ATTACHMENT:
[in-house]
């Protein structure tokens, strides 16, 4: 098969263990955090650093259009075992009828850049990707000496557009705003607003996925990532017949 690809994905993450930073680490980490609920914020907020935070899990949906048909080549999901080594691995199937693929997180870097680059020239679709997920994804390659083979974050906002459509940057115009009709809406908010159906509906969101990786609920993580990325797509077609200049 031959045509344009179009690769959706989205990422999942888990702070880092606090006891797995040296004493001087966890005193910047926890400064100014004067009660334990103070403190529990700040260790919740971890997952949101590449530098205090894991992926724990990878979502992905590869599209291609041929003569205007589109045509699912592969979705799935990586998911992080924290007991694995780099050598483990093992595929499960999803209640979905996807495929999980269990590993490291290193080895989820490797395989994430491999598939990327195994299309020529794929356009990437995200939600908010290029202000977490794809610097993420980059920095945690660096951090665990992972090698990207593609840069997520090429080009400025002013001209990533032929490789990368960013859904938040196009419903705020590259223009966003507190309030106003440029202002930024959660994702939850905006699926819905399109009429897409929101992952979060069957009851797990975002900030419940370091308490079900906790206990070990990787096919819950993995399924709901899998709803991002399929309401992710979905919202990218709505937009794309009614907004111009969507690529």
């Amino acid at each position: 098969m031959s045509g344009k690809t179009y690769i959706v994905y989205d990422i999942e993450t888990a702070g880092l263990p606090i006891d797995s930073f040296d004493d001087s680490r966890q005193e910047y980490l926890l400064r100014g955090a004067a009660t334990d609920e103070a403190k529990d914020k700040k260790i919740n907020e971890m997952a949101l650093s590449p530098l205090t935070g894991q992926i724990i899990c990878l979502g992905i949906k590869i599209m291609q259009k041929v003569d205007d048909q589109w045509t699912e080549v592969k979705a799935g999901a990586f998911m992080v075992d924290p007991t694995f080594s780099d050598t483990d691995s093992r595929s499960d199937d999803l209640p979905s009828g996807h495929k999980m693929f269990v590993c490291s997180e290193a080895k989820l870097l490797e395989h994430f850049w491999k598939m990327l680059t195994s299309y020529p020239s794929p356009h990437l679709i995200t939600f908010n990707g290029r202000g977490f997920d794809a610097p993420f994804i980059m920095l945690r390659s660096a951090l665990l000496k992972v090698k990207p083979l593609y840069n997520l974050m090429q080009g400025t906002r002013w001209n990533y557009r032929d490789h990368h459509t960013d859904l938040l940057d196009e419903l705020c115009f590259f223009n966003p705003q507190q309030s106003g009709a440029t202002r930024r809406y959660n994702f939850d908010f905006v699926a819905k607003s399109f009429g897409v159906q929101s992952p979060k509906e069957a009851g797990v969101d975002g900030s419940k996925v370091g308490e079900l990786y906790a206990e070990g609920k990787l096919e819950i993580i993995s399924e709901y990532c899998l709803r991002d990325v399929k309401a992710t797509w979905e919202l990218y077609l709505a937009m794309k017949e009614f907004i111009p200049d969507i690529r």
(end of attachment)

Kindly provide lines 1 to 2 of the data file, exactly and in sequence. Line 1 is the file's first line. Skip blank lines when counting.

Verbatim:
[in-house]
């Protein structure tokens, strides 16, 4: 098969263990955090650093259009075992009828850049990707000496557009705003607003996925990532017949 690809994905993450930073680490980490609920914020907020935070899990949906048909080549999901080594691995199937693929997180870097680059020239679709997920994804390659083979974050906002459509940057115009009709809406908010159906509906969101990786609920993580990325797509077609200049 031959045509344009179009690769959706989205990422999942888990702070880092606090006891797995040296004493001087966890005193910047926890400064100014004067009660334990103070403190529990700040260790919740971890997952949101590449530098205090894991992926724990990878979502992905590869599209291609041929003569205007589109045509699912592969979705799935990586998911992080924290007991694995780099050598483990093992595929499960999803209640979905996807495929999980269990590993490291290193080895989820490797395989994430491999598939990327195994299309020529794929356009990437995200939600908010290029202000977490794809610097993420980059920095945690660096951090665990992972090698990207593609840069997520090429080009400025002013001209990533032929490789990368960013859904938040196009419903705020590259223009966003507190309030106003440029202002930024959660994702939850905006699926819905399109009429897409929101992952979060069957009851797990975002900030419940370091308490079900906790206990070990990787096919819950993995399924709901899998709803991002399929309401992710979905919202990218709505937009794309009614907004111009969507690529």